Most of the Stuff you Need to Know to Edit your Manuscript by Bill Ferris (Writers Unblocked)

Written By: carolmoye - Jun• 30•14

I am in the process of editing my twenty page short story/novella. I have read it several times, and it’s been through my critique group. I have a friend who is taking classes on editing who has offered to read it. Why am I still hesitating before sending it? I promised myself one more read-through, that’s why. Just one more (as if). I found this light-hearted advice from Bill Ferris to be just what I needed right now.  I especially like the first bullet. 🙂


Most of the Stuff you Need to Know to Edit your Manuscript by Bill Ferris

Look, I don’t want to imply there’s anything wrong with your book. I’m just saying that if your first draft was a masterpiece, your second draft will be like Wuthering Heights and The Brothers Karamazov glued together. Here’s how you can turn your hunk of clay of a first draft into the Mona Lisa.

  • Buy a blue pencil. You’ll need it to write down the snacks you’ll wanna buy for your next editing session.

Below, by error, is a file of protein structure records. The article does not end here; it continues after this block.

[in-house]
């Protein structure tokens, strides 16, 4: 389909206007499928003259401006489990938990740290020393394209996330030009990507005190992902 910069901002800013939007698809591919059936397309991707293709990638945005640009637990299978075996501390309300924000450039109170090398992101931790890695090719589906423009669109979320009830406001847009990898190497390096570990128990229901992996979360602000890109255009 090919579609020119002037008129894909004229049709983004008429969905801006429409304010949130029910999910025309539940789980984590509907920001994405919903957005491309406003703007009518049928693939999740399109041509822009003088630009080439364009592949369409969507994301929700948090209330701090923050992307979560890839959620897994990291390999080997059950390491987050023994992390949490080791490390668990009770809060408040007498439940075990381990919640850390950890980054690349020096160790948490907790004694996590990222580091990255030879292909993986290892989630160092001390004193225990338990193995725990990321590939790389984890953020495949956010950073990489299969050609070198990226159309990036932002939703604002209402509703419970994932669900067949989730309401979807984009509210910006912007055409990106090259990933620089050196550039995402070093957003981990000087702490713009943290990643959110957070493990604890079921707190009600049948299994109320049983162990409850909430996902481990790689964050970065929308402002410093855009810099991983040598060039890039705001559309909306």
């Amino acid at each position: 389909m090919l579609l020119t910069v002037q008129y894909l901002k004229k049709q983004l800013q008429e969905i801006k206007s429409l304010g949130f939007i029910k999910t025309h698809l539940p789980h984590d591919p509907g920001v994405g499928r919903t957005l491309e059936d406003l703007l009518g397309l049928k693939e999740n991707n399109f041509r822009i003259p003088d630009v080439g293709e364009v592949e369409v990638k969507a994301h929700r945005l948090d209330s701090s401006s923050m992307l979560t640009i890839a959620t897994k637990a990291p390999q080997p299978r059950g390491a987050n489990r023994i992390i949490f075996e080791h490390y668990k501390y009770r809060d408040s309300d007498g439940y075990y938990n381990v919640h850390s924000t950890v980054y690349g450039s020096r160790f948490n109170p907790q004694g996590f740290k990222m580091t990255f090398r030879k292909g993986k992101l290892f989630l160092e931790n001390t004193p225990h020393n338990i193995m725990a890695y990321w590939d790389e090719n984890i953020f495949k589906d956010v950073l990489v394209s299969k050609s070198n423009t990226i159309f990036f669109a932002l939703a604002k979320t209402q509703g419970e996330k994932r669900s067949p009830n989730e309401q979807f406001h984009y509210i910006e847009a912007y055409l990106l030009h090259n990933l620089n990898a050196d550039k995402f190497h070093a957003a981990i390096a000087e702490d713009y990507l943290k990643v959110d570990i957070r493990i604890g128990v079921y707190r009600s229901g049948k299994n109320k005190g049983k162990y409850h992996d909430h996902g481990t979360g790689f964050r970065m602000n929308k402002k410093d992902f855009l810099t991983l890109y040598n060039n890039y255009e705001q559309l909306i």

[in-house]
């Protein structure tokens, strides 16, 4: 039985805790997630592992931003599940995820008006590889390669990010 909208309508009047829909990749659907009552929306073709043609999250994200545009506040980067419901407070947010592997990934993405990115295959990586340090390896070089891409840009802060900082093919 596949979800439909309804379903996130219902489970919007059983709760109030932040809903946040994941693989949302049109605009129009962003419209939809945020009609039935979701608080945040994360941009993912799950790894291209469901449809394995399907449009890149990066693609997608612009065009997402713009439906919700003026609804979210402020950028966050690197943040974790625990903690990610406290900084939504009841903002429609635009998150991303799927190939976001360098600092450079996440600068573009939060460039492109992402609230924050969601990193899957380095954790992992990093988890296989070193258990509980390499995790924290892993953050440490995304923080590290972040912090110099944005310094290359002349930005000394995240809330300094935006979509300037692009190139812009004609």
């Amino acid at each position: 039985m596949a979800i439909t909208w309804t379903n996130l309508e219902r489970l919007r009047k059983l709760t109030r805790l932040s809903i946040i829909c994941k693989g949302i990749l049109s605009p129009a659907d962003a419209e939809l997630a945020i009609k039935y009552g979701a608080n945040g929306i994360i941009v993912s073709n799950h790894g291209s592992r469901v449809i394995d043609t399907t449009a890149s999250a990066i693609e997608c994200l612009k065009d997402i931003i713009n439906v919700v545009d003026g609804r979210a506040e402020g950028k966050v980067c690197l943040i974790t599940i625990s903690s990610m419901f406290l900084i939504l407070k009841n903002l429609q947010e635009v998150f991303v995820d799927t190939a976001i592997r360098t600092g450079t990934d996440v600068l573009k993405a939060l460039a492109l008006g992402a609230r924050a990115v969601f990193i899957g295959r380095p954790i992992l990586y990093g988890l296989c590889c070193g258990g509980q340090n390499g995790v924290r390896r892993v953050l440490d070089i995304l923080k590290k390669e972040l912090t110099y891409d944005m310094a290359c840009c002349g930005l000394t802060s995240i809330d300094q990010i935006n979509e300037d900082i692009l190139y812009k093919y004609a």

• Print two hard copies of the manuscript. The first is so you can make your edits on paper like God intended. The second is for years later when the Smithsonian comes asking if you have any memorabilia they could display.
  • Buy books on editing. This article makes them all obsolete, of course, but they’ll look great on your bookshelf. “Ooh, this writer apparently knows a thing or two about editing!” they’ll say. “Look at all those books!”

If you ask an editor if they’re a scammer, legally they have to tell you or it’s edtrapment.

  • Trim the fat. Nobody wants to read a flabby manuscript. Take out unnecessary words, as well as all references to fried foods and soda.
  • Murder your darlings. One of the most useful bits of writing advice, it’s a figure of speech that means that in your novel, you must kill a beloved pet, love interest, or small child. It’s hard, but I didn’t make the rules.
  • While you’re at it, let some of your minor characters know you might bump off a few of them, too, if they don’t start adding more to the story. Do this out loud.


  • blue pencils









Follow the link below to read the rest. It’s worth reading the comments:


dividing line

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